Africa is the world's second-largest and second-most-populous continent. At about 30.2 million km² (11.7 million sq mi) including adjacent islands, it covers six percent of the Earth's total surface area and 20.4 percent of the total land area. With 1.0 billion people (as of 2009, see table), it accounts for about 15% of the world's human population. The continent is surrounded by the Mediterranean Sea to the north, both the Suez Canal and the Red Sea along the Sinai Peninsula to the northeast, the Indian Ocean to the southeast, and the Atlantic Ocean to the west. The continent includes Madagascar and various archipelagoes. It has 54 fully recognized sovereign states ("countries"), 9 territories and three de facto states with limited recognition.
Africa, particularly central Eastern Africa, is the origin of humans and the Hominidae clade (great apes), as evidenced by the discovery of the earliest hominids and their ancestors, as well as later ones that have been dated to around seven million years ago – including Sahelanthropus tchadensis, Australopithecus africanus, A. afarensis, Homo erectus, H. habilis and H. ergaster – with the earliest Homo sapiens (modern human) found in Ethiopia being dated to circa 200,000 years ago. Africa straddles the equator and encompasses numerous climate areas; it is the only continent to stretch from the northern temperate to southern temperate zones. The African expected economic growth rate is at about 5.0% for 2010 and 5.5% in 2011.
Other articles related to "africa":
... sought refuge across the Red Sea in the Horn of Africa ... Muslim learning and practice in the Horn of Africa, the Arabian Peninsula, and well beyond ... the case of the Bantu) religious traditions inherited from their ancestors in southeastern Africa ...
... for OUP titles published in the UK, in the 1960s OUP Southern Africa started publishing local authors, for the general reader, but also for schools and universities ... Swaziland and Namibia, as well as South Africa, the biggest market of the five ... OUP Southern Africa is now one of the three biggest educational publishers in South Africa, and focuses its attention on publishing textbooks, dictionaries ...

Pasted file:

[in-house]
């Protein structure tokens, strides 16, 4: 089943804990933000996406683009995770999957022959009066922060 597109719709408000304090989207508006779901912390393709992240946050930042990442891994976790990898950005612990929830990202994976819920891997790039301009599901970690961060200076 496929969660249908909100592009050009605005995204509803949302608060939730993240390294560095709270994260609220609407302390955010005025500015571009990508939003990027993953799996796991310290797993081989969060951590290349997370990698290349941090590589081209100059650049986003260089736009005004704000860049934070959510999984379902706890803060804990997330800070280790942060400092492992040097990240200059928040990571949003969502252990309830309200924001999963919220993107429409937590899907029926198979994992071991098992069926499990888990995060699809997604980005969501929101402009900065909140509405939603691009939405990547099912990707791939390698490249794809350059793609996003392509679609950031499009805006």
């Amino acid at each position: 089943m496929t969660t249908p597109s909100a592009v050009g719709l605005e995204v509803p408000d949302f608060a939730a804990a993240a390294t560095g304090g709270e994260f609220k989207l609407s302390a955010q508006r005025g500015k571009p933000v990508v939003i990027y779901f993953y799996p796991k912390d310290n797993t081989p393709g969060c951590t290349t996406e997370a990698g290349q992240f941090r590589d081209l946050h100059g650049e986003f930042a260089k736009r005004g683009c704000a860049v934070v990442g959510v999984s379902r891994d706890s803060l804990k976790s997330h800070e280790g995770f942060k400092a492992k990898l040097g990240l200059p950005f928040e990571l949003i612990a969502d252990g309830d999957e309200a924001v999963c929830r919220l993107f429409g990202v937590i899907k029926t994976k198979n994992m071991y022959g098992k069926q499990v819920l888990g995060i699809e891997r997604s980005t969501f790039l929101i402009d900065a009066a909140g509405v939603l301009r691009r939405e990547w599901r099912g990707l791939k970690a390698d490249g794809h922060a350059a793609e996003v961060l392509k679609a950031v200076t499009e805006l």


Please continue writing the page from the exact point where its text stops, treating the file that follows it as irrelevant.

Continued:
... back to the beginning of the Union of South Africa and the Boer republics before which, while repressive to black South Africans along with other minorities ... Population Registration Act in 1950 classified residents in South Africa into four racial groups "black", "white", "colored", and "Indian" and noted their ... the Bantu Education Act in 1953 segregated national education in South Africa as well ...
... The Book Of Common Prayer in Africa is the same as the ones in other places ... Each province has its own signature which is put on the cover pages of the book as there are some words that differ from province to another ...
... Xhosa women of South Africa have a low, rhythmic style of throat-singing called eefing that is often accompanied by call-and-response vocals ...
Famous quotes containing the word africa:
“I who have cursed
The drunken officer of British rule, how choose
Between this Africa and the English tongue I love?
Betray them both, or give back what they give?
How can I face such slaughter and be cool?
How can I turn from Africa and live?”
—Derek Walcott (b. 1930)
“Day by day we hear the cry of AFRICA FOR THE AFRICANS. This cry has become a positive, determined one. It is a cry that is raised simultaneously the world over because of the universal oppression that affects the Negro.”
—Marcus Garvey (18871940)
“What is Africa to me:
Copper sun or scarlet sea,
Jungle star or jungle track,
Strong bronzed men, or regal black
Women from whose loins I sprang
When the birds of Eden sang?”
—Countee Cullen (19031946)